Implementing async functions at the "bottom level"

This is a question about async/await that has been on my mind ever since it was mentioned, but that I haven't found an answer for: Does the async system automatically know when my code is blocked and return control to another task?

I'm trying to implement a breadth-first filesystem enumerator as an AsyncSequence. When I block on reading a directory, will control automatically be transferred to another task, or should I be using non-blocking reads and calling Task.yield() myself?

Here's my code sample:

    mutating func next() async throws -> String? {
        while true {
            if self.entries.count == 0 && self.directoryQueue.count == 0 {
                return nil
            if self.entries.count > 0 {
                return self.entries.removeFirst()
            let currentDirectory = directoryQueue.removeFirst()
            guard let unixDirPtr = opendir(currentDirectory) else {
                throw HXErrors.general("Could not open directory \(currentDirectory)")
            defer {
            var dirListing = [String]()
            var directoriesInListing = [String]()
            while let entry = readdir(unixDirPtr) {
                let name = withUnsafePointer(to:entry.pointee.d_name) {
                    $0.withMemoryRebound(to:UInt8.self, capacity:Int(entry.pointee.d_namlen)) {
                if name == "." || name == ".." {
                if entry.pointee.d_type == DT_DIR {
                    .sorted {$0.localizedCompare($1) == .orderedAscending}
                    .map    {currentDirectory + "/" + $0}
            let prune = self.prune  // need to assign to a local variable so we don't capture self
                    .sorted {$0.localizedCompare($1) == .orderedAscending}
                    .map    {currentDirectory + "/" + $0}
                    .filter {!prune($0)}

Thanks in advance for any enlightenment.

Potential suspension points in an async function are always explicit. This is a fundamental design principal of Swift concurrency.

No. "Blocking" is not a well-defined term, so I don't even understand how you would implement this feature even if you wanted to.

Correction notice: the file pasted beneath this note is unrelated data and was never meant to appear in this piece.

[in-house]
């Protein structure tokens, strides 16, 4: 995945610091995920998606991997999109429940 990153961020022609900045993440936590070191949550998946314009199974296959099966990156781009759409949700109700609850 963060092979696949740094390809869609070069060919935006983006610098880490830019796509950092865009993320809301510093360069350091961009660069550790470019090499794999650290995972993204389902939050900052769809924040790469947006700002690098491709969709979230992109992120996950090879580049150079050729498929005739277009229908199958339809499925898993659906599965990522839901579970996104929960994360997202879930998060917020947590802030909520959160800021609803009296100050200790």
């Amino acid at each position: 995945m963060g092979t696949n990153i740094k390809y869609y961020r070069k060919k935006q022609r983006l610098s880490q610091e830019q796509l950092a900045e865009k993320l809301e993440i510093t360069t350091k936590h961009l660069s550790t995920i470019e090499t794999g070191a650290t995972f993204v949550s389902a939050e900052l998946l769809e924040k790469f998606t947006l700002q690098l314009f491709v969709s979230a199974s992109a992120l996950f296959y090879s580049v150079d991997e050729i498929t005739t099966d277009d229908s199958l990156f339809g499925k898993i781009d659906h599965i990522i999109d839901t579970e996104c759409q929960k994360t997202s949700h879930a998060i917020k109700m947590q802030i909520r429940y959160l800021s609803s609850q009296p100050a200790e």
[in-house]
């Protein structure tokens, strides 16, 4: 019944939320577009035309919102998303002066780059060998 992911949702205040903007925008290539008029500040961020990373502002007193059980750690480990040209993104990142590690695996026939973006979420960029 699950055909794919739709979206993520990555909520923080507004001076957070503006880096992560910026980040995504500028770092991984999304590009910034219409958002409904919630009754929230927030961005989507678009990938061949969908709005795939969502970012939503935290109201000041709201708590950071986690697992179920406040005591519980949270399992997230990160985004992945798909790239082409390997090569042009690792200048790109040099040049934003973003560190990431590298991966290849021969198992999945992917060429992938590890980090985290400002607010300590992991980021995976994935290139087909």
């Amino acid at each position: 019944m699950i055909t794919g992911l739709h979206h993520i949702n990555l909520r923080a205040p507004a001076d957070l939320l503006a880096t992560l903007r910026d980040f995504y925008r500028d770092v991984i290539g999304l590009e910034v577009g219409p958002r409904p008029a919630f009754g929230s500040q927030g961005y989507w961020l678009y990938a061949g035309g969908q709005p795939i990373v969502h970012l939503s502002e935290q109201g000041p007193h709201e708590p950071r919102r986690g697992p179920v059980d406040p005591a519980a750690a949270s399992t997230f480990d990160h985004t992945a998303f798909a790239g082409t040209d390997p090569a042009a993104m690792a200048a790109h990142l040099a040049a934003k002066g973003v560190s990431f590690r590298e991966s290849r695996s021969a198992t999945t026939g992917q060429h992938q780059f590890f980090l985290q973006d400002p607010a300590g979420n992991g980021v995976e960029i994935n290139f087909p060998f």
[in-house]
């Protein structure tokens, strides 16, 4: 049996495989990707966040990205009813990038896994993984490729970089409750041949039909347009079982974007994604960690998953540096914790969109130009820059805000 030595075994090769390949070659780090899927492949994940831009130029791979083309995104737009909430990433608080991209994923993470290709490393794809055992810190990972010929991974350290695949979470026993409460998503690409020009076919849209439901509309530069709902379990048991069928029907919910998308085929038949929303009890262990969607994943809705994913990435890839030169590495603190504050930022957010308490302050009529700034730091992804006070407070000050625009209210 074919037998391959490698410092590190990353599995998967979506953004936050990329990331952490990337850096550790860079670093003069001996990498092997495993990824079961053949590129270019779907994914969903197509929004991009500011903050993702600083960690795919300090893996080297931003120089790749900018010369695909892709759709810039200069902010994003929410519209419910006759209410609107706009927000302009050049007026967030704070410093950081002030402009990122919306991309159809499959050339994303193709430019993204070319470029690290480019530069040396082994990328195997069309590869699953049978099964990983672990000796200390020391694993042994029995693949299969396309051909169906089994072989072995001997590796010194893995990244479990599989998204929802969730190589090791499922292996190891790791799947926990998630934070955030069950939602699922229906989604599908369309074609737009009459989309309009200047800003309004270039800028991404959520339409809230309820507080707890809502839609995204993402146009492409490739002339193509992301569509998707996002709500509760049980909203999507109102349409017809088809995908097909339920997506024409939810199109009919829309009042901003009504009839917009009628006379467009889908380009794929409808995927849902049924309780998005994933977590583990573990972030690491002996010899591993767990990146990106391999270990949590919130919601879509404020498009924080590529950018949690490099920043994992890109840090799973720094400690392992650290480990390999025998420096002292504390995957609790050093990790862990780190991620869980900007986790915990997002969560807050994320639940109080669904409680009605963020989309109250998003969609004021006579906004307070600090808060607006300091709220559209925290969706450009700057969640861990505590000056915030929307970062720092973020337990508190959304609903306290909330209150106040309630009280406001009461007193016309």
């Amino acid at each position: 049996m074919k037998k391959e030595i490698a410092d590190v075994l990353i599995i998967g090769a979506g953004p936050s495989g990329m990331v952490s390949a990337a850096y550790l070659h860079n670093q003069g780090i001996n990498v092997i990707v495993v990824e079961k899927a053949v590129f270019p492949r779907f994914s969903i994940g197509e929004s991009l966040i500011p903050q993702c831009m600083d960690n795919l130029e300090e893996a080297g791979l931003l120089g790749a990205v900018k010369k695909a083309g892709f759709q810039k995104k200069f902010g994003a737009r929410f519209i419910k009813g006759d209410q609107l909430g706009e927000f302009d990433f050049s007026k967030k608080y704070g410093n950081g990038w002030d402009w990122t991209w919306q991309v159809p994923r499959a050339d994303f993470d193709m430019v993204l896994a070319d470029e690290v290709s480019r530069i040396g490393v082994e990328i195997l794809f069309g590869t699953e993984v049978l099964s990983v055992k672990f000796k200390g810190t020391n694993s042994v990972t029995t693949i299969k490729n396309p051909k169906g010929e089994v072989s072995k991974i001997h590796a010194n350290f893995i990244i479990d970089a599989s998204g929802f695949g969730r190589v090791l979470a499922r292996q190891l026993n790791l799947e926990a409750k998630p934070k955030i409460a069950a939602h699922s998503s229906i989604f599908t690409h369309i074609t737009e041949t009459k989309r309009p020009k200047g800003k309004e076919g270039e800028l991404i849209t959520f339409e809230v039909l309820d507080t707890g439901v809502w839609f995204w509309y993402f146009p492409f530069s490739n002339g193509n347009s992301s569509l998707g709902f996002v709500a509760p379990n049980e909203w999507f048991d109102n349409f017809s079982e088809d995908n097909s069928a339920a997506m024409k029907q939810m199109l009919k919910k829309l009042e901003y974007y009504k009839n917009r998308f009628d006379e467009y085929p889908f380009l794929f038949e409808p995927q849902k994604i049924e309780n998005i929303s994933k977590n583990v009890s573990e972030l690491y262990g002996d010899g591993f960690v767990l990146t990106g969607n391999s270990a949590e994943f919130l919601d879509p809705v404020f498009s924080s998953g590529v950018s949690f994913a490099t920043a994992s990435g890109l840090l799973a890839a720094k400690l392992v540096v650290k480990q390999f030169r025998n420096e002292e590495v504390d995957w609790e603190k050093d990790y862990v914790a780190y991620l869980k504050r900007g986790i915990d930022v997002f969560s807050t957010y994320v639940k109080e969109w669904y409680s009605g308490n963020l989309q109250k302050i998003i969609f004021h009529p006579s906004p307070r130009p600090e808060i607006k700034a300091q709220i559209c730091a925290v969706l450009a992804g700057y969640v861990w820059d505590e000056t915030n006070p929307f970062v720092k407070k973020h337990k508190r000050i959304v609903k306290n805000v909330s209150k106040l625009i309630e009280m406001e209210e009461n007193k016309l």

Your function is completely synchronous.

This is the essence of my question. I've seen many examples of async functions calling other async functions, but no examples of what to do when there are no more async functions to call. Down at "the bottom", as it were.

I have no idea what you're talking about.

Are you perhaps looking for continuations, such as withUnsafeContinuation?

This maybe it. I'll read more about it, but I am not looking to interface with a callback-based API, as you can see.

With async/await, you write an async function that calls await on another async function, which presumably calls await on another async function, and so on. You can't call await on another async function ad infinitum. What does the last function that has nothing to await do?

It either does not block, or it throws the work onto a different thread.

Concretely, the bottom layer of the code must be callback-based or it must be essentially non-blocking (that is, if it does block it will only be brief, e.g. making a non-IO system call or using a non-blocking variant). The effect of this is that all of the async/await world is necessary built on top of the continuation primitives: they're the only thing that allow you to escape async/await land.

In your case, as there is no non-blocking variant, your while true loop must kick the work off to a different thread and use a continuation to return the result.


Thanks for the guidance. I guess with all the hype about async/await, it's important to remember that it's not the panacea for all problems. Still, as an exercise, I'll try to make this fit into the mold more closely.

Also, I'll take this opportunity to officially complain about the dearth of documentation/examples/doc on this topic.

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